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How they train: Nick Willis

Written by 
Published in Athletics
Monday, 16 May 2022 07:54
We speak to a New Zealander who has been at the sharp end of middle-distance running for over two decades 

Nick Willis is so much more than a double Olympic medallist and Commonwealth 1500m champion. In January he increased his own world record, becoming the first person to run a sub-four-minute mile for 20 consecutive years with a time of 3:59.73 at the Millrose Games. 

The 39-year-old New Zealander first went under that fabled barrier in 2003, when he clocked 3:58.15 aged 20 competing for the University of Michigan at the Notre Dame Meyo Indoor Invitational in Indiana. 

He has a personal best of 3:49.83 over the distance (3:29.66 for 1500m) and much of his longevity is down to his training regime – one which has changed over time. 

“A lot of my later career in running was based on gratitude,” says Willis, who is based in Michigan and works for the brand Tracksmith as Athlete Experience Manager. He is no stranger to pacemaking duties now, either. “I have a unique privilege that I get to do something that many people in the world dream of doing. They work just as hard as me but I’ve been given a god given talent and genetic ability which has allowed me to run and recover quicker than other people.

“I would be a bad steward of these gifts if I didn’t approach it with an appreciative attitude. I can still do a 10-mile run at 38 with younger guys and I want to help them out with their workouts.” 

In 2001, Willis became the fastest New Zealand secondary school student over the mile and a year earlier won the 800m and 1500m double at the New Zealand Secondary School Championships. 

“I think I was always a naturally intense person as a kid from the first workout that I did when I was 14 when my dad, who was a local coach, gave me a workout of 4x300m and I was to do each in 50 seconds,” Willis laughs. 

“I think my first was 42 seconds and then I did a 47 second one and my dad said we should call it right there but I wanted to do more. I didn’t know how to take things easy and early on I learned moderation.”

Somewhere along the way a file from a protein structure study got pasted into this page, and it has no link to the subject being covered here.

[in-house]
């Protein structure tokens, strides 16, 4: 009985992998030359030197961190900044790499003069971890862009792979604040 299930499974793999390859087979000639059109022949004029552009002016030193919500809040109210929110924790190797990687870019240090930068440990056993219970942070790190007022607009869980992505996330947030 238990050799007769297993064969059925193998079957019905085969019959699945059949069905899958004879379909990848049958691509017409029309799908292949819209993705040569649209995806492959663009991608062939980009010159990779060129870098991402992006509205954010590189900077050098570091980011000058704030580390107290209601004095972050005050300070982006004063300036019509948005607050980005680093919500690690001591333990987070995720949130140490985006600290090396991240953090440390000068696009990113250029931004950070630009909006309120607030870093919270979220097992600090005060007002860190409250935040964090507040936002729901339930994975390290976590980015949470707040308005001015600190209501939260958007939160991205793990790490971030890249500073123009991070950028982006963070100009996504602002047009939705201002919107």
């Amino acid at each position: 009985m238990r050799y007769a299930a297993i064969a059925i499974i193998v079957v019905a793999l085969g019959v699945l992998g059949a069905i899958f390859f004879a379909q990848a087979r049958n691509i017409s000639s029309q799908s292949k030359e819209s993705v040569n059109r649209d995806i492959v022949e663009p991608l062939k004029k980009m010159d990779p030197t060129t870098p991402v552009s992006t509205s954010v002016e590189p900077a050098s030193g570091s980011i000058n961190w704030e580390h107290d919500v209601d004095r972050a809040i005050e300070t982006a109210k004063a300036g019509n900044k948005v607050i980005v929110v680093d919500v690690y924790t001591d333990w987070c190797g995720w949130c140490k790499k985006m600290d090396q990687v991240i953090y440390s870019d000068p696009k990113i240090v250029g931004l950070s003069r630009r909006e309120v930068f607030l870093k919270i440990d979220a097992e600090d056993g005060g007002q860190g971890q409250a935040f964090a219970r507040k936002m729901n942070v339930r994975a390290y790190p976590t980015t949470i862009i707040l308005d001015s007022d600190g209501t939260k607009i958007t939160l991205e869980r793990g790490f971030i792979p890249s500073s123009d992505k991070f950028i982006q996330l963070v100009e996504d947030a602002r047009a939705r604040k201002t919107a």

The five-time Olympian is reflective and philosophical about how training has changed over his career. His first Olympics at Athens 2004 involved him seeing Hicham El Guerrouj win gold medals in the 1500m and 5000m. That proved to be a real turning point.  

“It was after Athens when I saw how well El Guerrouj and the others did which made me realise that I had to focus on strength work over speed,” he adds. “I was super fast but I still didn’t make the final. Speed was irrelevant if you didn’t have the strength.” 

Nick Willis wins gold at Melbourne 2006 (Getty)

Favourite session

My favourite is 3×2 miles. I feel like it’s a workout that you can build up and challenge yourself on but it’s long enough that you can’t go too hard and beat yourself over the red line too early. I always came out of those really positively and tried to negative split them. 

Least favourite session

400m intervals at race pace. I can do 300s and 600s at race pace all day but 400m is just long enough that I start really breaking up with 100m to go. Then I have to do more of them so I really tried to avoid them. 

A typical training week 

Willis is now coached by his wife Sierra Boucher. He was previously under the eye of legendary US middle distance coach Ron Warhurst who oversaw Alan Webb during his freshman year in Michigan and recently spotted rising American star Hobbs Kessler. 

“It was really only the first two years that were the most intense as we did a lot at race pace,” Willis says. “After that I trained more like a 5000m runner and then I did the occasional sprint work along the side.” 

His training days are not fixed and are dependant on competitions but Willis started out his career with three  intense and low volume sessions per week before transitioning to higher volume sessions later on in his career. Weekly sessions would be intermittent between sprint, strength and aerobic work. 

Monday: Hills and track or a run and then track.
Tuesday: Single trail running sessions.
Wednesday: Strength and conditioning.
Thursday: Hills and track or a run and then track.
Friday: Stride sessions involving six to seven sprints to keep top end speed.
Saturday: Usually a long run or a rest day. If it’s a long run then it would be approximately 20 miles and would be the foundation to the week and the season overall.
Sunday: As Saturday. If the long run is on the Saturday then Sunday will be a rest day and vice versa. 

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